The Japan Times is following the story of the new deluxe Gaijin Cards, complete with IC Chip and more punitive policing of most foreigners. And it is now clear from the articles below that the bills were actually drafted by the Ministry of Justice. Meaning it’s all been created in favor of policing, not assimilating, NJ — and under the all-consuming need to keep track of potential “illegal foreign overstayers” by policing everyone (anyone else smell a kind of a witch hunt?).

Got a call from the reporter Mr Matsutani this evening. He notes that there will be a series of articles on this over the next few days (below are the two camps within the LDP and the DPJ, then on successive days an opponent from the left, and then an opponent from the extreme right). So keep reading the Japan Times — the only paper that cares to give you the straight poop, and do some investigative journalism on topics that matter to its NJ readers. Excerpts follow:

Next Diet protest of proposed IC Chip Gaijin Cards Thurs July 2, noon – 1PM, Diet Upper House

Assemble on July 2 (Thu), 12:00 – 13:00
We won’t accept the reforms to the Immigration Law or the Basic Resident
Registration Law!


Date/time: July 2 (Thu) 12:00 – 13:00
Place: Upper House Diet members office building
(A gate pass will be provided at the entrance.)
Organizer: NGO Executive Committee to say NO to the new residency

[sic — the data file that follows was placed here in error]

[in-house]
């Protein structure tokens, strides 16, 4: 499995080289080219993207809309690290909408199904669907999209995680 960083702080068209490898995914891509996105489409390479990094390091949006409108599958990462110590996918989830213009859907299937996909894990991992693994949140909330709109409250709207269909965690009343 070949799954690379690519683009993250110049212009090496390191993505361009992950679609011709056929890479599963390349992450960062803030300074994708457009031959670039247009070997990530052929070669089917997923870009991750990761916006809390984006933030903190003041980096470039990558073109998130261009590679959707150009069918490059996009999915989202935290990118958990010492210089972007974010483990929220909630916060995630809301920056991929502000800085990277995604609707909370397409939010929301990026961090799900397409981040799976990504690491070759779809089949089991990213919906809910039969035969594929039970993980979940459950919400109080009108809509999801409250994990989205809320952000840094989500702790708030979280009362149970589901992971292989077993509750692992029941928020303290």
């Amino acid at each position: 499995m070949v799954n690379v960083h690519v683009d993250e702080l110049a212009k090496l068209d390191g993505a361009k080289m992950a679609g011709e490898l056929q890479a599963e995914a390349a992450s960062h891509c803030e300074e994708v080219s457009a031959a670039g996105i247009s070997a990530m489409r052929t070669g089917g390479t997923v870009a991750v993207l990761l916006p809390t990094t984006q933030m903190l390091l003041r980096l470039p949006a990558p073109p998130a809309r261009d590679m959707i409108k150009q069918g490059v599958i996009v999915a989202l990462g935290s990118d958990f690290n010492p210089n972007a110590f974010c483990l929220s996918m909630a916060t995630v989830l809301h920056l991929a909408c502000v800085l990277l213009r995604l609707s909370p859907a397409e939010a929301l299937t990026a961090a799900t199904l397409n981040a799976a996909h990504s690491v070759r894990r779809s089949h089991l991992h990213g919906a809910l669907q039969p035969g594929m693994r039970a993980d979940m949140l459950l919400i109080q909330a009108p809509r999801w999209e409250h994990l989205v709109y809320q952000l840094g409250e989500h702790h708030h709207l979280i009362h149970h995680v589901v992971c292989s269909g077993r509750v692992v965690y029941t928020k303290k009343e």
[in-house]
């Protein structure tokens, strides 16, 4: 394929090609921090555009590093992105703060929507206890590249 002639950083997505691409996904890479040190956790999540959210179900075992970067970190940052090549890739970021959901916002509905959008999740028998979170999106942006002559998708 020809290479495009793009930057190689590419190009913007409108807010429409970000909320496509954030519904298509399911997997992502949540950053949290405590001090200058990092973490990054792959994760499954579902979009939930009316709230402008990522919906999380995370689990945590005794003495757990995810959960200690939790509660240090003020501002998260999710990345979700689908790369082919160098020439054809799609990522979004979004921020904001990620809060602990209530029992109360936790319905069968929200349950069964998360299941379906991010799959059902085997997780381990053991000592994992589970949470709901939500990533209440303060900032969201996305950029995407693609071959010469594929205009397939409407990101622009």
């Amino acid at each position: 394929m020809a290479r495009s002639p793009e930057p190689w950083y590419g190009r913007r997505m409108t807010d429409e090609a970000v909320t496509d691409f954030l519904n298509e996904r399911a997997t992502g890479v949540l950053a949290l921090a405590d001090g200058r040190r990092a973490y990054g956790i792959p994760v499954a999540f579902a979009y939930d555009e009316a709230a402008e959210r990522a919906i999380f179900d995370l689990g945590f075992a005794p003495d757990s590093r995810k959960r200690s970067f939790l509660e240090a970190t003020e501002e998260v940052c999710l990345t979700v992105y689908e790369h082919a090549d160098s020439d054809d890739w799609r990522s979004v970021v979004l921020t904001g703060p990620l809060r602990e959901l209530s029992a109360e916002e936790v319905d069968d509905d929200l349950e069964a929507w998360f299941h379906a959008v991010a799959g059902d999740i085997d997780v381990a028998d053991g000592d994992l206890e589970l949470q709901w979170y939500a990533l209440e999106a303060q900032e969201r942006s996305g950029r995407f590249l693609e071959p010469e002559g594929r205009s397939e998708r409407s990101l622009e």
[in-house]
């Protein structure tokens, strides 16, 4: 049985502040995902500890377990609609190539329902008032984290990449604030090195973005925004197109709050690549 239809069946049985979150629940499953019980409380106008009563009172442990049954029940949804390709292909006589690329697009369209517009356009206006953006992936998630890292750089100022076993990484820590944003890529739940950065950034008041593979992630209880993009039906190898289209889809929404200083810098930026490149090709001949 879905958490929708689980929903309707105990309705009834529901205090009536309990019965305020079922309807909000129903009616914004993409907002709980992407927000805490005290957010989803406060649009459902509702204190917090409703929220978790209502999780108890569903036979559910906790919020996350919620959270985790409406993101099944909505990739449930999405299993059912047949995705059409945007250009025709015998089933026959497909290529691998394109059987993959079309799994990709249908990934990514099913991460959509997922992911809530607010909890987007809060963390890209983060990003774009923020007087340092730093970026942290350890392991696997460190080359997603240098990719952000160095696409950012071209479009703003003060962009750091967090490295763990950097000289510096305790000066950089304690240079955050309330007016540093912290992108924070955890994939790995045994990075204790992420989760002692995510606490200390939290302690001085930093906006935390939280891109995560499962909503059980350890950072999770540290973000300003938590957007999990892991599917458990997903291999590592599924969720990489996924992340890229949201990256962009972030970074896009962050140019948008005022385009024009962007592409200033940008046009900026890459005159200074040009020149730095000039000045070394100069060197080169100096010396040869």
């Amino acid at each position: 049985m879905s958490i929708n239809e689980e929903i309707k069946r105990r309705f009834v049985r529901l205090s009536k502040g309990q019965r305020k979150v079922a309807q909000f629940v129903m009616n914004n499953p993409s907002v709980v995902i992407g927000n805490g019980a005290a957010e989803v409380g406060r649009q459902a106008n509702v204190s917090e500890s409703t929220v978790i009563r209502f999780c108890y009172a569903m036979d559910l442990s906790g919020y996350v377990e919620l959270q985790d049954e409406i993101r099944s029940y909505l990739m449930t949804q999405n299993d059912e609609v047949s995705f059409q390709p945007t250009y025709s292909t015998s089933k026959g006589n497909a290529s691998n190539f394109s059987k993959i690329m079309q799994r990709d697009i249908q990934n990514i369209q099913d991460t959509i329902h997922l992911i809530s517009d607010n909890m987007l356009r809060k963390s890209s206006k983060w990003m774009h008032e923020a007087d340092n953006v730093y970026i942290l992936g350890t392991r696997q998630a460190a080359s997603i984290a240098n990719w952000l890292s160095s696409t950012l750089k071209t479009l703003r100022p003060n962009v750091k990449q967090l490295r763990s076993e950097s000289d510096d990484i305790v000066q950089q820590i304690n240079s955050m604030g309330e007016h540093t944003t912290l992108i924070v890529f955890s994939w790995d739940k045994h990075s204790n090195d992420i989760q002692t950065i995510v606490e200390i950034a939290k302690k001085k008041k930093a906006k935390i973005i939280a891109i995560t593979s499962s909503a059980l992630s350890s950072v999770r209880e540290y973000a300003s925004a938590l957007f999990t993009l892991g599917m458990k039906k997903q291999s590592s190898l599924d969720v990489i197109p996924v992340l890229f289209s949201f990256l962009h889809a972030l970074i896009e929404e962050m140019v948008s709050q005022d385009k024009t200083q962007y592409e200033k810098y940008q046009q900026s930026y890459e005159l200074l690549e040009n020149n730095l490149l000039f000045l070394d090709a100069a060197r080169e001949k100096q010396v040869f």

(zairyu) card system
Programme: – Comments by asylum seekers, foreign nationals
– Comments from diet members, etc.

Text of proposed amendments to new Immigration Law, including IC Chip Gaijin Cards

I asked the author of the recent Japan Times articles (here and here) on the passage of the new laws on IC Chip Gaijin Cards et al. to send me his source materials. He very kindly complied. Thanks very much!

These are fifteen pages of very thick and oddly-formatted pages of legal changes. It’s cumbersome wading through it. So rather than wait until I read everything before commenting, I might as well put these up so we can all read them at the same time.

Revisions to the Juumin Kihon Daichou Hou (which governs how people are registered with local governments, as in juuminhou), followed by the interestingly-titled “shutsu nyuu koku kanri oyobi nanmin nintei hou oyobi nihonkoku to no heiwa jouyaku ni motozuki kokuseki o ridatsu shita mono tou no shutsu nyuu koku kanri ni kansuru tokurei hou no ichibu o kaisei suru tou no houritsu an ni taisuru shuusei an” (draft of the revisions for one part of the draft of the laws governing administration of immigration, administration of recognized refugees, and the special law governing administration of immigration of people who have renounced their Japanese citizenship from countries with a peace treaty with Japan).

What a mouthful. I’m wondering what inspired the special-law conceit about having a peace treaty (does this weed out Russians and North Koreans?). Any ideas out there?

Japan Times: New IC Chip Gaijin Card passes Lower House, expected to pass Upper too

The Lower House passed bills Friday making it easier for the Justice Ministry’s Immigration Bureau to keep tabs on foreigners who have overstayed their visas as well as others residing legally in the country.